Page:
Heroes of rural health were honored at the Rural Health Conference
In a heartfelt tribute to the unsung heroes of rural healthcare, the Rural Health Conference unfolded in a whirlwind of appreciation, recognition, and applause. The event, which took place over three days, served as a resounding testament to the dedicated medical practitioners who tirelessly serve in rural areas.
The conference illuminated the extraordinary efforts of these healthcare professionals, highlighting their unwavering commitment to delivering quality medical care where it’s needed most. One of the defining moments of the conference was the awards ceremony, where a select group of healthcare practitioners were recognized for their extraordinary work. The awards were presented to individuals and teams who had exhibited exceptional dedication, innovation, and compassion in their service.
Congratulations to the following recipients:
1. The Rural Health special award – The Limpopo Rural Health Matters Surgical Outreach Team
They received the award for their gift of surgical care and specialists’ access to rural areas. This team, led by the Limpopo MEC for Health, Dr Phophi Ramathuba, have participated in the rural health matters outreach project that alleviated a surgical backlog in the province.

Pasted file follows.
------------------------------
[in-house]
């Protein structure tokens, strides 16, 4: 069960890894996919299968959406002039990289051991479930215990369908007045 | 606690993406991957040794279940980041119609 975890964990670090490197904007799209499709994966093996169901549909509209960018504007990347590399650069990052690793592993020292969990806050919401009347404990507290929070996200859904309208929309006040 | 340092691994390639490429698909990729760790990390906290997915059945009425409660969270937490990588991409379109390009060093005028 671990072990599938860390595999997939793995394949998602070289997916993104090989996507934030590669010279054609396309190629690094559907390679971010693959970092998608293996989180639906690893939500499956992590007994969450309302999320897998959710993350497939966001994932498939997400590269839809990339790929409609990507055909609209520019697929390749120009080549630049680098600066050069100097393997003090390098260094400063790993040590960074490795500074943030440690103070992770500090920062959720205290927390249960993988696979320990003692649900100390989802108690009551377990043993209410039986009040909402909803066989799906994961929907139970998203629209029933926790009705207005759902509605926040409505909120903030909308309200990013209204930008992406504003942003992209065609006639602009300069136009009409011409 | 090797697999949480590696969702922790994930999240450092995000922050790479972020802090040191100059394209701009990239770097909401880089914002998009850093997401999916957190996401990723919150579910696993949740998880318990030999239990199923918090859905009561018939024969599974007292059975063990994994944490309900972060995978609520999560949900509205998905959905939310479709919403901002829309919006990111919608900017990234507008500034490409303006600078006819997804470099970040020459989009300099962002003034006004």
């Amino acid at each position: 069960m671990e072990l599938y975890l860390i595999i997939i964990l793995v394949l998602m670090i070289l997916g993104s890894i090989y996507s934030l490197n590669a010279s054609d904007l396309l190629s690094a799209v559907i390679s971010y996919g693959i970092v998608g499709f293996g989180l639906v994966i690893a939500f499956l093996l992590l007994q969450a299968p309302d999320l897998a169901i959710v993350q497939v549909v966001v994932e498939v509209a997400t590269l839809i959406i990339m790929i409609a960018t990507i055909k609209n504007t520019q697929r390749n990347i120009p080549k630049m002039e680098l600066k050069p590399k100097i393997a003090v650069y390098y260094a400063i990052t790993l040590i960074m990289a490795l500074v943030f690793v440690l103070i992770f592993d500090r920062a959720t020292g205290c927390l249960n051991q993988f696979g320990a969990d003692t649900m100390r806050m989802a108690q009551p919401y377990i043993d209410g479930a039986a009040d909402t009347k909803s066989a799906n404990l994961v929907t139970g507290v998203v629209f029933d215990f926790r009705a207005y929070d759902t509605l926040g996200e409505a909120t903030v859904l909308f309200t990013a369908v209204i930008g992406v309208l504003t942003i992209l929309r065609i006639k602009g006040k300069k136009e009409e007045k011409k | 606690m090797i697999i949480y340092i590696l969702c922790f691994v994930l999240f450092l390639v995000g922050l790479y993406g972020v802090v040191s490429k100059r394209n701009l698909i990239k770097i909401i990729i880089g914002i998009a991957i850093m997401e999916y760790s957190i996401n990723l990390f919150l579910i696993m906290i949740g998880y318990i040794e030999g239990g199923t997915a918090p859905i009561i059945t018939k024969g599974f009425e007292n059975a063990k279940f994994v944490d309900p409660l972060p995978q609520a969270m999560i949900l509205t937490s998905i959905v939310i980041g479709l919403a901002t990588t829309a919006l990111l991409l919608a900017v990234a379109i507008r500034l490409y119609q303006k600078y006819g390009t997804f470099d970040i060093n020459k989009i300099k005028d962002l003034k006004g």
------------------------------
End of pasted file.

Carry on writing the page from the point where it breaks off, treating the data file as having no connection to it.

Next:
The program was initiated with the aim of benefiting people in disadvantaged communities. Through this program, rural hospitals enhance local accessibility, enabling patients to concentrate on their recovery rather than the challenges of reaching their appointments.
The program is made up of medical specialists with the aim of clearing surgical backlogs in rural hospitals.
In her speech at the Limpopo Health Provincial Department Budget Vote 2023/24, MEC Phophi Ramathuba said, “Since its inception, the campaign has seen over 6000 patients benefitting from a variety of surgical procedures ranging from orthopaedic, urogynecology, paediatric surgery, ophthalmology, maxillofacial surgery, gynaecology, amongst others.”
“This campaign has changed the face of healthcare in the far-flung, rural parts of our Province.”
2. RUDASA Rural Doctor of the year – Dr. Bukiwe Spondo
Dr. Spondo is working at Tefalofefe hospital in the Eastern Cape, she started in 2007 after completing her community service as a medical officer. She also joined the Masibambane ARV clinic, and she equipped herself with the task ahead. Her interest in HIV/AIDS management yielded results as patients got better on time to lead a meaningful life. After Masibambane clinic closed down, Dr Spondo opened a Clinical HIV/AIDS Management site in the hospital so that clinics would refer complicated cases to her. She started an outreach to 9 feeder clinics of Mnquma Sub-district. Dr Spondo with support of the Amathole Disctict NCD Manager and Butterworth hospital formed an MDR Review clinic so that patients from Mnquma Sub-district can be reviewed within the Sub-district. After realising that there were schools with high pregnancy rate between 10 to 19, she identified 2 schools that were the main contributors and organised health awareness days with Sub-district in those schools.